Rickettsiae, a diverse group of obligately intracellular gram-negative bacteria, include etiologic agents of the spotted fever and typhus groups of diseases. Rocky Mountain spotted fever and boutonneuse fever, due to Rickettsia rickettsii and R. conorii, respectively, are characterized by widespread infection of the vascular endothelium, microvascular injury, and vasculitis. Cultured human endothelial cells (EC) are highly susceptible to infection and respond by altering the expression of adhesion molecules, regulatory cytokines, and the antioxidant enzyme heme oxygenase (HO). In the vasculature, HO regulates the cyclooxygenase (COX) enzymes, among which the inducible isozyme COX-2 facilitates the synthesis of prostaglandins (PGs). Using in vitro and ex vivo models of infection, we demonstrate here that R. rickettsii infection of human EC causes robust induction of COX-2 mRNA and protein expression but has no apparent effect on the constitutive COX-1 isoform. Cells infected with viable rickettsiae consistently displayed significantly increased secretion of 6-keto-PGF1α. and PGE2. R. rickettsii-induced COX-2 was sensitive to inhibitors of de novo transcription and the pyridinylimidazole-based compound SB 203580, suggesting that this transcriptional host cell response involves signaling through p38 mitogen-activated protein kinase. PG production by infected cells was abrogated by NS 398 (a selective COX-2 inhibitor) and indomethacin (a pan-COX inhibitor). Immunohistochemical staining of sections of infected umbilical cords and corresponding uninfected controls revealed comparatively more intense and abundant staining for COX-2 in infected endothelia. Induction of the endothelial COX-2 system and the resultant enhanced release of vasoactive PGs may contribute to the regulation of inflammatory responses and vascular permeability changes during spotted fever rickettsioses.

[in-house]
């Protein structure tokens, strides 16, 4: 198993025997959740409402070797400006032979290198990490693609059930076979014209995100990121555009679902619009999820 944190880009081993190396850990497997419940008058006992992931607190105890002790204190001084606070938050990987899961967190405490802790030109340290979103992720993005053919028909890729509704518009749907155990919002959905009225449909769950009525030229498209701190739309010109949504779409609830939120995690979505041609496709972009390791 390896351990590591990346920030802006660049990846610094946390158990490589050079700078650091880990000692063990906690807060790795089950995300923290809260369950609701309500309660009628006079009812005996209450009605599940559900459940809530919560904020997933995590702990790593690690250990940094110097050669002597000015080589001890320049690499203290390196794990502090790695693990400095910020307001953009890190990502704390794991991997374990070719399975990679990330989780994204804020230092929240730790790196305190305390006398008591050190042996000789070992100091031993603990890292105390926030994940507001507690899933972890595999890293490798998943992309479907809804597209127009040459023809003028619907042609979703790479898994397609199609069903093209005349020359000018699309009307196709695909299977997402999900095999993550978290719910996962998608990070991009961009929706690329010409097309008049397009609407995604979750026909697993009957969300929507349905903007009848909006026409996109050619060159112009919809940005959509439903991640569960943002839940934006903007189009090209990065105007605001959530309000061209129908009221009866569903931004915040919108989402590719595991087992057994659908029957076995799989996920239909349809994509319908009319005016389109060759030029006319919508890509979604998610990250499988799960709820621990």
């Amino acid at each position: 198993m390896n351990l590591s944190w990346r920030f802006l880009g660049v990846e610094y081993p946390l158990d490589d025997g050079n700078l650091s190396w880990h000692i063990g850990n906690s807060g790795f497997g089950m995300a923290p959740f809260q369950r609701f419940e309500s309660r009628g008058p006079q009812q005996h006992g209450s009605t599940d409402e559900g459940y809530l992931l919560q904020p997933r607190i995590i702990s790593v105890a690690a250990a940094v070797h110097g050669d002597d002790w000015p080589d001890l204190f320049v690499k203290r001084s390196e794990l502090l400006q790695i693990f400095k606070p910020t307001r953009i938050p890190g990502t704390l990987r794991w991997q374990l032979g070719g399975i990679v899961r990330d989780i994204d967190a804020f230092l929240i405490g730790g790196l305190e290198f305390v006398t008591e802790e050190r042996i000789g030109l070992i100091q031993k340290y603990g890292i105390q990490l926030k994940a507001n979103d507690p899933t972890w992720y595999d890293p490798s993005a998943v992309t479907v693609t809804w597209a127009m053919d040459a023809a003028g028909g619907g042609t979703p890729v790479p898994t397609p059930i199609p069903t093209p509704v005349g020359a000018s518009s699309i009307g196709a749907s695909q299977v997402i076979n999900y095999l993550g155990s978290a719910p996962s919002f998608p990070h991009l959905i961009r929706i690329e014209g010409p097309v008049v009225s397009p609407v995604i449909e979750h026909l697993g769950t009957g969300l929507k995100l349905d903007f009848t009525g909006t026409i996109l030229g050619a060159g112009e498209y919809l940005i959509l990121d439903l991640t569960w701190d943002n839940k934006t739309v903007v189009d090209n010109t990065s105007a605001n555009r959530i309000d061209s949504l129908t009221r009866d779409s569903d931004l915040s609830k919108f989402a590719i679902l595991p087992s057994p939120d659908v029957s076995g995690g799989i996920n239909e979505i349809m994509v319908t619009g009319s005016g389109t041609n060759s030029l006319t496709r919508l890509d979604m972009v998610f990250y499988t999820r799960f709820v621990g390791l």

ASJC Scopus subject areas
- Infectious Diseases